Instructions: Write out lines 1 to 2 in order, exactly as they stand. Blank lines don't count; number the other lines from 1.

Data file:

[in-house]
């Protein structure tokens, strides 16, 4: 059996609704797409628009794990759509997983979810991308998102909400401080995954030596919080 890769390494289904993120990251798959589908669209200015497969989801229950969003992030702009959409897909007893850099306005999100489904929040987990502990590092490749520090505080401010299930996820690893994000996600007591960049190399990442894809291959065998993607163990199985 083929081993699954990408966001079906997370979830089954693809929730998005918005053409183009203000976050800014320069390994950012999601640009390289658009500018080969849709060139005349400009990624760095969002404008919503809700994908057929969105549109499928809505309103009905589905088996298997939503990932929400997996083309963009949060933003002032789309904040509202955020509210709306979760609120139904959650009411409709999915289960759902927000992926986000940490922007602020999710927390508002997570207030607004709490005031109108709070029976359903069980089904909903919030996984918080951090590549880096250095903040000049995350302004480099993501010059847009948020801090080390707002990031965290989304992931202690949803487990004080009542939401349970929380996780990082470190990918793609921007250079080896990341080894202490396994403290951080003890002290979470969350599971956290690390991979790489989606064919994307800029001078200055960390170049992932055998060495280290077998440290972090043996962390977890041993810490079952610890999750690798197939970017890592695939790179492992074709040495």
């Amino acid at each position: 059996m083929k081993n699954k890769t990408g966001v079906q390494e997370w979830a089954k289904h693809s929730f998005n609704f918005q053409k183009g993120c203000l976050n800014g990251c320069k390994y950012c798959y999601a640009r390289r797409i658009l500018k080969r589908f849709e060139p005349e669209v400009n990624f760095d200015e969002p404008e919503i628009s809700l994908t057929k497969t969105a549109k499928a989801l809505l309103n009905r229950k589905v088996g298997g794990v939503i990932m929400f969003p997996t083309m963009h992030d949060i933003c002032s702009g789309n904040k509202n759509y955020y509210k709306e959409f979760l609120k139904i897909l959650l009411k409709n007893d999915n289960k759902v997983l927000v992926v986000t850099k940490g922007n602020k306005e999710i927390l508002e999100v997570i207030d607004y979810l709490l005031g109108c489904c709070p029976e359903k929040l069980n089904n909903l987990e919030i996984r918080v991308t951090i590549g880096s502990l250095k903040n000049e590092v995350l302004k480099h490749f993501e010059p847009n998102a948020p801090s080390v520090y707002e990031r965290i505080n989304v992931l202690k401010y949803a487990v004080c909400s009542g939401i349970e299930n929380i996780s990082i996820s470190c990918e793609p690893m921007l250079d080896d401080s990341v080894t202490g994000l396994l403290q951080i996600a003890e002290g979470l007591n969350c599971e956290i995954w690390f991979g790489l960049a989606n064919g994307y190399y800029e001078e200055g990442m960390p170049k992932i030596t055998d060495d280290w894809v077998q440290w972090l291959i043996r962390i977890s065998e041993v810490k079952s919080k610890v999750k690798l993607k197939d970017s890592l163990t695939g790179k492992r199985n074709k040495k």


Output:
[in-house]
């Protein structure tokens, strides 16, 4: 059996609704797409628009794990759509997983979810991308998102909400401080995954030596919080 890769390494289904993120990251798959589908669209200015497969989801229950969003992030702009959409897909007893850099306005999100489904929040987990502990590092490749520090505080401010299930996820690893994000996600007591960049190399990442894809291959065998993607163990199985 083929081993699954990408966001079906997370979830089954693809929730998005918005053409183009203000976050800014320069390994950012999601640009390289658009500018080969849709060139005349400009990624760095969002404008919503809700994908057929969105549109499928809505309103009905589905088996298997939503990932929400997996083309963009949060933003002032789309904040509202955020509210709306979760609120139904959650009411409709999915289960759902927000992926986000940490922007602020999710927390508002997570207030607004709490005031109108709070029976359903069980089904909903919030996984918080951090590549880096250095903040000049995350302004480099993501010059847009948020801090080390707002990031965290989304992931202690949803487990004080009542939401349970929380996780990082470190990918793609921007250079080896990341080894202490396994403290951080003890002290979470969350599971956290690390991979790489989606064919994307800029001078200055960390170049992932055998060495280290077998440290972090043996962390977890041993810490079952610890999750690798197939970017890592695939790179492992074709040495």